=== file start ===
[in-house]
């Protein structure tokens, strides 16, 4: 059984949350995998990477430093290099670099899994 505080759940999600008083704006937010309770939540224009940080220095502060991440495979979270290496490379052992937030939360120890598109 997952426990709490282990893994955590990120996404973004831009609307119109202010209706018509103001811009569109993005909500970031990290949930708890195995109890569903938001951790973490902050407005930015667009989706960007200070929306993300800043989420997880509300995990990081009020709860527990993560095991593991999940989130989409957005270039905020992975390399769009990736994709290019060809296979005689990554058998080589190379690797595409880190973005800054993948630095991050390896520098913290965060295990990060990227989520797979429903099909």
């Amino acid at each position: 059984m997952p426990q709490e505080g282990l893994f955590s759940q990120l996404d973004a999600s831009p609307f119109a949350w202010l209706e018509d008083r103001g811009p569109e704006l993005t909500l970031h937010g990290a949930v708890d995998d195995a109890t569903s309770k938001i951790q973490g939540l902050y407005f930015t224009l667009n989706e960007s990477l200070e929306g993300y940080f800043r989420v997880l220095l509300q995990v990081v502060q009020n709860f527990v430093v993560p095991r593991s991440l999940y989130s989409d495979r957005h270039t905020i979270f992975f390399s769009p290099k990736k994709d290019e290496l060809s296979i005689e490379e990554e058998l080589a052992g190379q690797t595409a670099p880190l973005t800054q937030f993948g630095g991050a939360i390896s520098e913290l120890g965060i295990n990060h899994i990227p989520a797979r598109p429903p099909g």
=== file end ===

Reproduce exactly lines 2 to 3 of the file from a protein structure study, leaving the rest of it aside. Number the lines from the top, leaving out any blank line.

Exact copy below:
């Protein structure tokens, strides 16, 4: 059984949350995998990477430093290099670099899994 505080759940999600008083704006937010309770939540224009940080220095502060991440495979979270290496490379052992937030939360120890598109 997952426990709490282990893994955590990120996404973004831009609307119109202010209706018509103001811009569109993005909500970031990290949930708890195995109890569903938001951790973490902050407005930015667009989706960007200070929306993300800043989420997880509300995990990081009020709860527990993560095991593991999940989130989409957005270039905020992975390399769009990736994709290019060809296979005689990554058998080589190379690797595409880190973005800054993948630095991050390896520098913290965060295990990060990227989520797979429903099909």
């Amino acid at each position: 059984m997952p426990q709490e505080g282990l893994f955590s759940q990120l996404d973004a999600s831009p609307f119109a949350w202010l209706e018509d008083r103001g811009p569109e704006l993005t909500l970031h937010g990290a949930v708890d995998d195995a109890t569903s309770k938001i951790q973490g939540l902050y407005f930015t224009l667009n989706e960007s990477l200070e929306g993300y940080f800043r989420v997880l220095l509300q995990v990081v502060q009020n709860f527990v430093v993560p095991r593991s991440l999940y989130s989409d495979r957005h270039t905020i979270f992975f390399s769009p290099k990736k994709d290019e290496l060809s296979i005689e490379e990554e058998l080589a052992g190379q690797t595409a670099p880190l973005t800054q937030f993948g630095g991050a939360i390896s520098e913290l120890g965060i295990n990060h899994i990227p989520a797979r598109p429903p099909g």